HUGHES, [JAMES MERCER] LANGSTON (1902–1967). Langston
Hughes, the prolific African American* writer whose work in multiple genres endeared him early in his career to the black American community and
later to a broad, international readership, first prepared to set sail in 1922,
when he signed on as a messboy aboard the freighter West Hassayampa.
Hughes’ romantic vision of exploring the world as a sailor was shattered,
however, when he discovered that the rusty ship he had climbed aboard was
bound for nowhere. Towed up the Hudson River to Jones Point, where it
was moored among a large group of decommissioned World War I freighters, the West Hassayampa merely served as a mother ship and quarters for
a crew charged with maintaining the other idle freighters. Although Hughes
found his first “experience at sea” somewhat embarrassing, life at Jones
Point was nevertheless beneficial to his creative processes; he completed numerous poems, and the experience is humorously recaptured in the first
volume of his autobiography, The Big Sea (1940).
Armed with letters of recommendation from his superiors that testified to
his abilities on shipboard, Hughes left Jones Point in 1923 and signed on
to the West Hesseltine, bound for Africa. Hughes viewed this departure to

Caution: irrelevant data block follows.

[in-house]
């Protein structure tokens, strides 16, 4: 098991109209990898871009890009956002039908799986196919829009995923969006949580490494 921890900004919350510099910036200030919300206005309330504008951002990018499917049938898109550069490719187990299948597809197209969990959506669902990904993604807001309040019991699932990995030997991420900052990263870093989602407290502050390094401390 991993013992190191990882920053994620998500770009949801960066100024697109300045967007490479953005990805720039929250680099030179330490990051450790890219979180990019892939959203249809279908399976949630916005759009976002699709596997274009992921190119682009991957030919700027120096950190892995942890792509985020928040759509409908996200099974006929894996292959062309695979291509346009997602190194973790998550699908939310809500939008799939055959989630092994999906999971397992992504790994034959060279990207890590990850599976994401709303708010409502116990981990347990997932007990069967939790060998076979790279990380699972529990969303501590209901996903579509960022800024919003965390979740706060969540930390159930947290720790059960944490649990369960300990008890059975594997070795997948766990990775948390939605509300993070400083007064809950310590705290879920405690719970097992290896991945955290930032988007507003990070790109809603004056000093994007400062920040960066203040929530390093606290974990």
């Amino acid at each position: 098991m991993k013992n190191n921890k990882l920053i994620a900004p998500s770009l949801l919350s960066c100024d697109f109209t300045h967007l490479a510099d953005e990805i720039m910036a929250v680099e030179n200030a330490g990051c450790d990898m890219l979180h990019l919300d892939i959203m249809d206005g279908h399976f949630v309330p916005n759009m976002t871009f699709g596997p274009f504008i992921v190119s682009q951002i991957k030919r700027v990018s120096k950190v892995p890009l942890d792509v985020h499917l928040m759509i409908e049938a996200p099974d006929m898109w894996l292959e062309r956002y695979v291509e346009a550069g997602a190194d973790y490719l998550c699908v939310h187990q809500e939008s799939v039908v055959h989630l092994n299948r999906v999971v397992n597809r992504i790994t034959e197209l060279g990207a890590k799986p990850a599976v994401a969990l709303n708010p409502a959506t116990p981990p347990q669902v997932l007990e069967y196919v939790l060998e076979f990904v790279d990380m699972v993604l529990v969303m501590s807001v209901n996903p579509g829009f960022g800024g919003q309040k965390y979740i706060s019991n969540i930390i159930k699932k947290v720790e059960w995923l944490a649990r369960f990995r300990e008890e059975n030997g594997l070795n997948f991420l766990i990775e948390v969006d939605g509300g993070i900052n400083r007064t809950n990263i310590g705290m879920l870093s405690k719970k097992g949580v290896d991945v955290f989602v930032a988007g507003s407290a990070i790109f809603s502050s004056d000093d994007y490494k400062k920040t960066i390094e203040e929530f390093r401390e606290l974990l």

sea symbolically: upon leaving the shore, he was also casting off painful
memories of his past, such as his experiences with segregation at Columbia
University, his many arguments with his father, the poverty of his childhood,
and the day-to-day angers generated by racial prejudice. He was also leaving
behind the romantic world of books, which had sustained him as a youth
in lieu of actual experiences at sea. Fittingly, as the West Hesseltine moved
past Sandy Hook on the New Jersey shore, Hughes cast overboard the
books he had brought on the ship, saving, according to his biographer, only
one: Walt Whitman’s* Leaves of Grass (1855).
Hughes recaptured this and several other sea adventures in poems, short stories, and, most notably, The Big Sea, and his fascination with the sea
provided material for a number of short stories and poems. In stories such
as “Sailor Ashore” (1952) and “Powder-White Faces” (1952), for example,
Hughes explored the psychological trauma of racial oppression that dogged
black sailors both onshore and at sea. In such poems as “Sea Charm”
(1921), “Rising Waters” (1925), “Sea Calm” (1926), “Death of an Old
Seaman” (1926), “Fog” (1926), “To Captain Mulzac” (1943), and “Island” (1950), Hughes’ skills at rendering symbolism and metaphor from
memories of his sea adventures attained their fullest power, transforming the
sea into a canvas of words from which to explore themes of love, death,
loneliness, sexuality, and racial identity and oppression.